Cassie and I met four summers ago, when we were doing our CPE at The Cleveland Clinic.  We spent the next summer together as well, taking intensive Hebrew at Pittsburgh Seminary.  And we spent a lot of time together tackling the ords.

Tonight, having been called to a chaplaincy position, she was examined for the ordination that will take place in another five weeks.  She was quite literally radiant: thorough, charming, competent, and radiant.

When I look back at what I've just written ~ at the years of classes and exams and meetings and presentations ~ it's hard to believe that anyone, especially anyone like us, quite some years removed from youth, could possibly be described as "radiant" at the end of it all.  

And yet, there it is.  The radiance of Jesus Christ.  And a first celebration of communion right around the corner.

Saturday, September 22, 2012

Welcome Wonder (Sermon - Mark 9:30-37)

I have a question for you:  What’s your favorite childhood age?  If you’re a parent, or an aunt or an uncle, or an interested observer, what age in a child’s life do you find the most appealing, the most charming?  If you’re a child yourself, or a young person, what year of your life have you liked the best so far?

I can think of two years that I liked the best as my children were growing up.  The first might surprise you: I love two-year-olds.  A lot of people refer to that period as the “terrible twos,” but I think of it as the “terrific twos.”

The reason that year can be so hard on parents is, of course, that two-year-olds are achieving independence – and they know it, and enjoy it, and flaunt it.  For a healthy two-year-old, developing according to the usual norms, life means:  No longer confined to cribs or playpens or rooms barricaded off from others.  A new mastery of language, and especially of that delightful word, “No!”  Complete mobility and a new dexterity: the ability to open refrigerators, and cupboards, and doors to the outside world.  

Many of you know my daughter Marissa, and if you do, you know that she is not very tall.  She was a very tiny little girl, and I well remember walking into the kitchen one day to find her two year-old self up on the counter.  I always kept snacks and plastic dishes on lower shelves so that the kids could help themselves, but she wanted something that was stored up higher.  “You know,” I said, thinking of the potential disaster inherent in a fall from a counter which was much higher than she was tall, “you can always ask someone to help you.” 
“I can do it MYSELF,” she declared regally as she surveyed her kitchen domain.

The next summer, we were in vacation, staying in a condo with a small pool.  Marissa was playing happily at the edge when she suddenly decided to jump in – into a pool that, while small, was still much deeper than she was tall.  I, fully clothed, had to jump right in after her, of course – the teen-aged lifeguard was clearly unaccustomed to children who know that they can do things THEMSELVES.

What does this joyful independence of a two-year-old reflect?  Freedom – of course!  Freedom from restraint, freedom from the limitations of a body that cannot yet walk, freedom to act rather than to merely observe.  It really is a terrific time in childhood, if the parents can just survive it.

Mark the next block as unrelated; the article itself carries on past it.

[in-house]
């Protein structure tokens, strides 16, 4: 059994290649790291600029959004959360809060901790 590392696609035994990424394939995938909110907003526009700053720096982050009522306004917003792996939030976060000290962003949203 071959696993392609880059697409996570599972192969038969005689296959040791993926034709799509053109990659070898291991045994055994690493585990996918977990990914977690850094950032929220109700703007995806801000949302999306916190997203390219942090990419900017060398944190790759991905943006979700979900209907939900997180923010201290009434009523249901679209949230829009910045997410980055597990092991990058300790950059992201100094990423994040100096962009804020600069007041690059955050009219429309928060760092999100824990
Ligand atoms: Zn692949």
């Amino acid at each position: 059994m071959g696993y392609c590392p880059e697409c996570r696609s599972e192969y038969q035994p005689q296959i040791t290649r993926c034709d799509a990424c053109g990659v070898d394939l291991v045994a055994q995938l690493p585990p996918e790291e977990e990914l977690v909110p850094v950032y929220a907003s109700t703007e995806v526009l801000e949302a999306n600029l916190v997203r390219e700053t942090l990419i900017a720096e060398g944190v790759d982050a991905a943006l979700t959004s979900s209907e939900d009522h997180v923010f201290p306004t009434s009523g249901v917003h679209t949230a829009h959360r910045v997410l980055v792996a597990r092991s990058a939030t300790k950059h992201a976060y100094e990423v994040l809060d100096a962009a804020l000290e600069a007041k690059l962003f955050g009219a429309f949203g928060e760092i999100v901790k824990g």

My other favorite age is four.  Four-year-olds are filled with imagination, and retain the freedom of a two-year-old in self expression.  In her classic book The Magical Years, which was a staple on my parenting bookshelf, psychologist Selma Fraiberg describes how children make use of imagination to confront the things which challenge and frighten them.  Four is a great year for that response.  Four-year-olds are still very small, but they are out and about, much engaged with other people, and there’s a lot that makes them apprehensive. 

And so they make up stories with characters of great courage and strength.  They draw pictures of heroes who triumph over disaster.  Imaginary animals and stuffed animals are like human beings to them, talking and behaving in ways that they would like those around them to behave – protecting them, playing with them, visiting with them.

I’m sure that you have your own favorite ages.  Years which stand out as those you’d like to relive. Years in which you see qualities in children, or remember in yourself, that stand out as the most desirable qualities for human beings to have. And I want to suggest that perhaps the most important underlying quality possessed by children, the one that provides the foundation for all the others, is wonder.  Don’t we all enjoy the wonder experienced by a small child?  It’s wonder that makes it possible for them to find such joy in a simple activity like blowing bubbles.  It’s wonder that causes those irrepressible grins when a puppy frolics in the midst of a group of children.

It’s wonder that makes children such delightful companions.  I remember another vacation, sitting on a dock with my children watching a particularly spectacular sunset at the far end of a lake many miles long.  They were quite willing to sit there for half an hour or so, watching the colors in the sky change from deep blues and grays to shimmering pinks and gold.

Freedom.  Imagination.  Wonder.  Some of the most magnificent features of childhood.

In Jesus’ time and community, children were not nearly the focus of attention that they are today.  They were loved and cared for and taught, but in a world of poverty and political oppression, there was little leisure time in which to attend to the emotional and creative needs of children.  And like women, children were low on the totem pole of status – lower, in fact, if that is possible.